Reviewed by Susan Sewell for Readers' Favorite
Harmony and The Bhagavad-gita (Lessons From A Life-Changing Move To The Wilderness) by Visakha is a spiritual anecdote in a narrative form. Being an atheist most of her life, the author discovers jivatma, which translated from Sanskrit means soul. To achieve sacredness, the narrator and her family needed to live in a more pure and natural place. They lived in Los Angeles, California, filled with concrete and chaos. To fulfill their souls' conscious needs, the family moved fifteen hundred miles to the remote location of Sharanagati. There in their beautiful secluded home, they find it easier to connect with jivatma. With bhakti, the service to God and the help of Krishna and the Bhagavad-gita, lessons are internalized in harmony with nature.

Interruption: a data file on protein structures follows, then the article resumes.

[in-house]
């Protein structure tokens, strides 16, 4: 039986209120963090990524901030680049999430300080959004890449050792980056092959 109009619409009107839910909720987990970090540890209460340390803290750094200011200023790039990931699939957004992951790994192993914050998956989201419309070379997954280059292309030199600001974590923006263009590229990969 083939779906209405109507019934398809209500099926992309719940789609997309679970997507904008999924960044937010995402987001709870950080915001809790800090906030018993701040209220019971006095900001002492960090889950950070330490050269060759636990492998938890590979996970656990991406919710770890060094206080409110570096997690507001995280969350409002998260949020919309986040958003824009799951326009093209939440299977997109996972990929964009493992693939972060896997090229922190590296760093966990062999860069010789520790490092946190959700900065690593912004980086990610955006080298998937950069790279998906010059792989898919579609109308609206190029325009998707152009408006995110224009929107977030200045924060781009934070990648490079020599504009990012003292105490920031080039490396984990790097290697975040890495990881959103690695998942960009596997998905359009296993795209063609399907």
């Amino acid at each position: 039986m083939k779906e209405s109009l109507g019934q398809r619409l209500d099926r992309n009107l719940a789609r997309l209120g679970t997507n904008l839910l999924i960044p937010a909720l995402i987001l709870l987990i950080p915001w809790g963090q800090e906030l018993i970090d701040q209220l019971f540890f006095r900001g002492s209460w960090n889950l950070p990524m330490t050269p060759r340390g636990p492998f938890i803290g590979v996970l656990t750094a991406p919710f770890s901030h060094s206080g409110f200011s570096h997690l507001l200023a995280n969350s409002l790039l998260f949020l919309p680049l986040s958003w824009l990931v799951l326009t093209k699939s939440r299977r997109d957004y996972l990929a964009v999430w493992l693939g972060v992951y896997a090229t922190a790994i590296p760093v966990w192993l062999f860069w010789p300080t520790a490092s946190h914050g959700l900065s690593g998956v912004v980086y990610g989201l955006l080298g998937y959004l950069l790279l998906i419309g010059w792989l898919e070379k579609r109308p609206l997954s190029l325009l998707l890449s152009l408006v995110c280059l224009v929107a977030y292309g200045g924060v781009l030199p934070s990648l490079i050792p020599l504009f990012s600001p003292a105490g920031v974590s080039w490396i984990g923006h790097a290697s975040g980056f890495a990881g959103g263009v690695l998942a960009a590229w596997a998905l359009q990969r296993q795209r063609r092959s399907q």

When the bears ate all but one of the carrots that the author had so diligently cared for, she was able to correlate the premise from yoga, "to abandon all attachment to success or failure." It, therefore, left her free to find the humor in the unforeseen incident and be the recipient of a gift of carrots later on. Her battle with the ants was sorted when those same bears came and cleaned out the ant's nests. Through the many changing seasons, the family finds their desired spiritual harmony. Without the noise and the chaos of the modern world, they see the connection of all things and are content.
Harmony and The Bhagavad-gita (Lessons From A Life-Changing Move To The Wilderness) by Visakha is a spiritual and devotional narrative. The book is the author's memoirs of her family's move to a secluded countryside. It is integrated with the spiritual lessons that she learns from her experiences. The author relates her experiences to the Bhagavad-gita and other religious teachings included in each of the chapters. The author has done a marvelous job writing this book, and I am grateful that I was able to learn from it. This book is an inspirational memoir and is a pleasant reminder that there is a spiritual side to our existence.